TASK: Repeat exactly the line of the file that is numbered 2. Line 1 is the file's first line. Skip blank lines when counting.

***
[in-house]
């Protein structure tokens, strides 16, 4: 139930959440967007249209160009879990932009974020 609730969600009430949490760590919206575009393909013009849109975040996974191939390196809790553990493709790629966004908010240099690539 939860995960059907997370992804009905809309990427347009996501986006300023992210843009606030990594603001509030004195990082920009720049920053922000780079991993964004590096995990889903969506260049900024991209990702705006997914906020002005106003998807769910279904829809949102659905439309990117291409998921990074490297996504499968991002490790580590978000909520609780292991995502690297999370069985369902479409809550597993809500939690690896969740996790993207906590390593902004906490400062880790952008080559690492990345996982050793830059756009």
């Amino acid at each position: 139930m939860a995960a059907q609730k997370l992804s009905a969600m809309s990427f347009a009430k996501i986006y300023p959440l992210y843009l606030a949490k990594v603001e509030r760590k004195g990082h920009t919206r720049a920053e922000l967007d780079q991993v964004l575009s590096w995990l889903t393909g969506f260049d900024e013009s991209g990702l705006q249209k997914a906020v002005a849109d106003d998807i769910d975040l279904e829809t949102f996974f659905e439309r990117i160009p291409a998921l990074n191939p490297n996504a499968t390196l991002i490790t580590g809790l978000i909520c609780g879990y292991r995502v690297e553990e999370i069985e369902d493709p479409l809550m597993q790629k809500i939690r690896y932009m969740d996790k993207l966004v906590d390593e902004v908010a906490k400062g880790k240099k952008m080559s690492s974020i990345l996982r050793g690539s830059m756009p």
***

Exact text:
């Protein structure tokens, strides 16, 4: 139930959440967007249209160009879990932009974020 609730969600009430949490760590919206575009393909013009849109975040996974191939390196809790553990493709790629966004908010240099690539 939860995960059907997370992804009905809309990427347009996501986006300023992210843009606030990594603001509030004195990082920009720049920053922000780079991993964004590096995990889903969506260049900024991209990702705006997914906020002005106003998807769910279904829809949102659905439309990117291409998921990074490297996504499968991002490790580590978000909520609780292991995502690297999370069985369902479409809550597993809500939690690896969740996790993207906590390593902004906490400062880790952008080559690492990345996982050793830059756009």